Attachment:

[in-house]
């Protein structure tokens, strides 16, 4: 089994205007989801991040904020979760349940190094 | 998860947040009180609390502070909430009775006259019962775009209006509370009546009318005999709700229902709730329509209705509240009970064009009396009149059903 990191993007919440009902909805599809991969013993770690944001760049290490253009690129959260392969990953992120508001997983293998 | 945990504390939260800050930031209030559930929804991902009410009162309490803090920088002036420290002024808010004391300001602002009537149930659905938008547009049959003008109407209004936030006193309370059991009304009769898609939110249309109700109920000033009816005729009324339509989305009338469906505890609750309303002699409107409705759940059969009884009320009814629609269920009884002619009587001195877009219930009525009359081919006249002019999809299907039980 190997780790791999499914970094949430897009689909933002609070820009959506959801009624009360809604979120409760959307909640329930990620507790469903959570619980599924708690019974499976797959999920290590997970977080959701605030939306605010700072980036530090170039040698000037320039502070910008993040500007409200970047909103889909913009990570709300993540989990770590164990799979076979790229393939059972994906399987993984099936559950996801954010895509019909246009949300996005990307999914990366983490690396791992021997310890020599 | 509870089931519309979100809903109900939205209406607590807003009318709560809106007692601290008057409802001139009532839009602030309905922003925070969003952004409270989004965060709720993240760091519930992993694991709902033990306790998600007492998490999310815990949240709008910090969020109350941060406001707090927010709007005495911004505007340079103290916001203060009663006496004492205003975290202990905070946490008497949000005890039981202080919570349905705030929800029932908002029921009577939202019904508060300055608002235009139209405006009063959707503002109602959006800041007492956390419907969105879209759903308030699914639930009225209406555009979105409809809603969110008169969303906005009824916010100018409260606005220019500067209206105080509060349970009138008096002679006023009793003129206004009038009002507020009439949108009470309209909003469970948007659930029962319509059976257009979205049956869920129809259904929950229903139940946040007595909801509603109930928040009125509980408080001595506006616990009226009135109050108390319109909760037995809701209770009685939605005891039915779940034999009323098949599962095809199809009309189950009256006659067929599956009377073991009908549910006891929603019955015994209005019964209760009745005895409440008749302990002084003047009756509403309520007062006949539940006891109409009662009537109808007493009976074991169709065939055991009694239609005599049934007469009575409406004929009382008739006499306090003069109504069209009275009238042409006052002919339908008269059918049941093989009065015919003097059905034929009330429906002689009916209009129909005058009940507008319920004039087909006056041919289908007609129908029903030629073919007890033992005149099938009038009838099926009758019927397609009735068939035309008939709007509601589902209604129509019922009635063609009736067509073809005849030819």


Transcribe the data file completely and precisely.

[in-house]
């Protein structure tokens, strides 16, 4: 089994205007989801991040904020979760349940190094 | 998860947040009180609390502070909430009775006259019962775009209006509370009546009318005999709700229902709730329509209705509240009970064009009396009149059903 990191993007919440009902909805599809991969013993770690944001760049290490253009690129959260392969990953992120508001997983293998 | 945990504390939260800050930031209030559930929804991902009410009162309490803090920088002036420290002024808010004391300001602002009537149930659905938008547009049959003008109407209004936030006193309370059991009304009769898609939110249309109700109920000033009816005729009324339509989305009338469906505890609750309303002699409107409705759940059969009884009320009814629609269920009884002619009587001195877009219930009525009359081919006249002019999809299907039980 190997780790791999499914970094949430897009689909933002609070820009959506959801009624009360809604979120409760959307909640329930990620507790469903959570619980599924708690019974499976797959999920290590997970977080959701605030939306605010700072980036530090170039040698000037320039502070910008993040500007409200970047909103889909913009990570709300993540989990770590164990799979076979790229393939059972994906399987993984099936559950996801954010895509019909246009949300996005990307999914990366983490690396791992021997310890020599 | 509870089931519309979100809903109900939205209406607590807003009318709560809106007692601290008057409802001139009532839009602030309905922003925070969003952004409270989004965060709720993240760091519930992993694991709902033990306790998600007492998490999310815990949240709008910090969020109350941060406001707090927010709007005495911004505007340079103290916001203060009663006496004492205003975290202990905070946490008497949000005890039981202080919570349905705030929800029932908002029921009577939202019904508060300055608002235009139209405006009063959707503002109602959006800041007492956390419907969105879209759903308030699914639930009225209406555009979105409809809603969110008169969303906005009824916010100018409260606005220019500067209206105080509060349970009138008096002679006023009793003129206004009038009002507020009439949108009470309209909003469970948007659930029962319509059976257009979205049956869920129809259904929950229903139940946040007595909801509603109930928040009125509980408080001595506006616990009226009135109050108390319109909760037995809701209770009685939605005891039915779940034999009323098949599962095809199809009309189950009256006659067929599956009377073991009908549910006891929603019955015994209005019964209760009745005895409440008749302990002084003047009756509403309520007062006949539940006891109409009662009537109808007493009976074991169709065939055991009694239609005599049934007469009575409406004929009382008739006499306090003069109504069209009275009238042409006052002919339908008269059918049941093989009065015919003097059905034929009330429906002689009916209009129909005058009940507008319920004039087909006056041919289908007609129908029903030629073919007890033992005149099938009038009838099926009758019927397609009735068939035309008939709007509601589902209604129509019922009635063609009736067509073809005849030819």